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Hubbard wants 11-15 experts on quick sustainability taskforce, Caughey lays out specifics

Published 7 May 2006


Auckland mayor Dick Hubbard sprang a new taskforce on his councillors on Wednesday, this one for sustainability.



Sprang, because the council has been working on a sustainability strategy and, 2 days later, got an 11-page update setting out how to go about it, complete with a policy map, a greening-the-city programme and an appendix containing principles of sustainability from 7 cities in the US, Canada, Australia, the UK & New Zealand. Check that story: Hey presto! A draft sustainability strategy


Mr Hubbard sort-of-announced the sustainability taskforce as he was giving a report to the urban strategy & governance committee on his visit to Cape Town for the ICLEI (International Cities for Local Environmental Initiatives) world congress at the beginning of March.


The mayor proposed a taskforce of 11-15 people, including experts from the private sector and bringing in experts from tertiary institutions elsewhere. He expected a “short & sharp” taskforce term based on a well defined brief, “with the aim of bringing reports through the political system later this year.”


He wanted to see solutions for Auckland – “sensible sustainability, not extremism….. so we’re operating in a leadership capacity, getting concepts & the discussion out to the people.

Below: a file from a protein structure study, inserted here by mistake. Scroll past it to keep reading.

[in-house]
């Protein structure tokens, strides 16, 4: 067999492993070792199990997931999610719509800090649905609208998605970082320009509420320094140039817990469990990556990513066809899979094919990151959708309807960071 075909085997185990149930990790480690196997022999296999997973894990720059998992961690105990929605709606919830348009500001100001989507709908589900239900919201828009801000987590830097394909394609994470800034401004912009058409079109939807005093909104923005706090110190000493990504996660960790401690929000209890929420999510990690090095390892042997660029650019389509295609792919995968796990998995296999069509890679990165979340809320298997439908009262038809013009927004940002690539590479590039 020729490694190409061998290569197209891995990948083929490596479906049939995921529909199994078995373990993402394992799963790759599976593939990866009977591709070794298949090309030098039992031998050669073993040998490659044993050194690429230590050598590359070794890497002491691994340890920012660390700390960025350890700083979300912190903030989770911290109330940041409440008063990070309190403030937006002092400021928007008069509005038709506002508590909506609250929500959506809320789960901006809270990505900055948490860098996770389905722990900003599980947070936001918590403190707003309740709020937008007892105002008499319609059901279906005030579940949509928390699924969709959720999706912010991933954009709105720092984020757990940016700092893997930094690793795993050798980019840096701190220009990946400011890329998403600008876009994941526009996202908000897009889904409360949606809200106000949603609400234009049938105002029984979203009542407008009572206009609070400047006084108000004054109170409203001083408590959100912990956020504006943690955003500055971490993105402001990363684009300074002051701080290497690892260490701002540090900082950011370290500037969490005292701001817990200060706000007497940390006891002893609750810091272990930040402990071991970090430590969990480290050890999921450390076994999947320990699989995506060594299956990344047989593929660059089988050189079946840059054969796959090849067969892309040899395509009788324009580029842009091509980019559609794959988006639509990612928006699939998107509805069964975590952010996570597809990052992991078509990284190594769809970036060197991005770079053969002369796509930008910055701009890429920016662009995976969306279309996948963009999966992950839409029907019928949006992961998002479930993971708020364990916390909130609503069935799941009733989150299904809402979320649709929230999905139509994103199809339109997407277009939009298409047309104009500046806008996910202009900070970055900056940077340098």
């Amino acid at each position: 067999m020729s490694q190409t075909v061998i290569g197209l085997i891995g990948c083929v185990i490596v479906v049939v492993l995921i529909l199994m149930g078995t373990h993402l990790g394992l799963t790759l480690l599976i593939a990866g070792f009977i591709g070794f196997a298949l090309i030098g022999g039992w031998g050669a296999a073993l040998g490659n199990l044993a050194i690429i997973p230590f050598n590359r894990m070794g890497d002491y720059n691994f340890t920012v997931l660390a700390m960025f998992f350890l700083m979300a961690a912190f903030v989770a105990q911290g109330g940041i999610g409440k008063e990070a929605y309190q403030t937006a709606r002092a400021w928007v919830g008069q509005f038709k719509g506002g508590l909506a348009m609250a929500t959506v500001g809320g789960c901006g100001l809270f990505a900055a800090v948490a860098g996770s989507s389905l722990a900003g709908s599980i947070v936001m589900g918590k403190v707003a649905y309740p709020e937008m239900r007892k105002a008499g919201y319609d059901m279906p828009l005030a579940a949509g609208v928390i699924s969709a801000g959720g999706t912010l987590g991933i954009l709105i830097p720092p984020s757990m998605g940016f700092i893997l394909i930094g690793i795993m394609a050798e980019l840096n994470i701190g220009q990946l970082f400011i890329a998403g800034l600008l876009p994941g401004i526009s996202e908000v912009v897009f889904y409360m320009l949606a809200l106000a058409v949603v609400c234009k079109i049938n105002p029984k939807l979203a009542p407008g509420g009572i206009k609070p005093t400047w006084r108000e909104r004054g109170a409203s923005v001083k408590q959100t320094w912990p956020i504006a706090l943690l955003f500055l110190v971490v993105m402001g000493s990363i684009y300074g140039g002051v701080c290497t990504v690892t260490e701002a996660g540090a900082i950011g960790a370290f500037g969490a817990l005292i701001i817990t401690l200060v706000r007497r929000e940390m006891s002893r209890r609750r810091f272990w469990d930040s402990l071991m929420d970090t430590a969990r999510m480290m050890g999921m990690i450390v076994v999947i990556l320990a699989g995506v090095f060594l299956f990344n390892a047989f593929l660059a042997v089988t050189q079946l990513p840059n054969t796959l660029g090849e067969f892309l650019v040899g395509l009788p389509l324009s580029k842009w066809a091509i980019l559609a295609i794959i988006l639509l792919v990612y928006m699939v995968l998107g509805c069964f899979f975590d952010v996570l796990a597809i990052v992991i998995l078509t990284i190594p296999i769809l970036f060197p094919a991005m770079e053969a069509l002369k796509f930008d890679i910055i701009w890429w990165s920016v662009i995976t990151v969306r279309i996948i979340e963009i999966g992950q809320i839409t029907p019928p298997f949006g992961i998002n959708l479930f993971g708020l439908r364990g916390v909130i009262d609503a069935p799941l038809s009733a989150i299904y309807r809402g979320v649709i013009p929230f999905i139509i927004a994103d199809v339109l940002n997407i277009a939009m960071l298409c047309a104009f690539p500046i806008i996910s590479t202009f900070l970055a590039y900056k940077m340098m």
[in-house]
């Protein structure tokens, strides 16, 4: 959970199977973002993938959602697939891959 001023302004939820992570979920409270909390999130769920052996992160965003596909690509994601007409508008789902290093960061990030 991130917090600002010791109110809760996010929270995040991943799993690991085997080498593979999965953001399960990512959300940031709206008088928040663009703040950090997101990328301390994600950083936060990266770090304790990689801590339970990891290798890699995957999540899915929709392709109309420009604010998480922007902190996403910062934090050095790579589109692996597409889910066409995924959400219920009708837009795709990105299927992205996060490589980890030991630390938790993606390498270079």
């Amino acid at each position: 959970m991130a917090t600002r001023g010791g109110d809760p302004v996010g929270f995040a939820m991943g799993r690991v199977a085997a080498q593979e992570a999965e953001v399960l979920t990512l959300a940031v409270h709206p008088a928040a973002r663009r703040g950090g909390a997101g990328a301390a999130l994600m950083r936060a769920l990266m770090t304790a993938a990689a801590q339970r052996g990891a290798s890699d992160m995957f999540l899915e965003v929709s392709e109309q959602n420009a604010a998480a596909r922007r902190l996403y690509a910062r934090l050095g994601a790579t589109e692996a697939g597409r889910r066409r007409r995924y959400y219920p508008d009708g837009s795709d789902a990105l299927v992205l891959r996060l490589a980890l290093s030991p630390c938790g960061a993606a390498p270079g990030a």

“This will enable us to set goals, KPIs (key performance indicators) that will measure what we’re doing.”


First taskforce’s ideas “permeating through”


During a week when I heard plenty of hot air and a few good ideas on sustainability – the fad of the moment – Mr Hubbard noted there were numerous definitions of sustainability. He opted for the simple version of the Commissioner for the Environment, Dr Morgan Williams: “Doing more with less.”


Mr Hubbard’s first taskforce was on urban design, set up in June 2005. He said ideas from that “are starting to permeate through.”


Before the new taskforce gets under way it would need to get terms of reference, given a duration. “It is a time for action, and this would be a very good way to bring together the threads on sustainability into one coherent policy,” Mr Hubbard said.


The mayor said the Cape Town conference made him acutely aware of the urgent need to sharpen Auckland City’s focus on sustainability and start taking action: “The conference was a huge wake-up call for me because we are at such a crucial stage right now. We need to take urgent action on such issues as how we deal with our natural resources, being more energy- & water-efficient, reducing our reliance on oil and increased recycling of waste.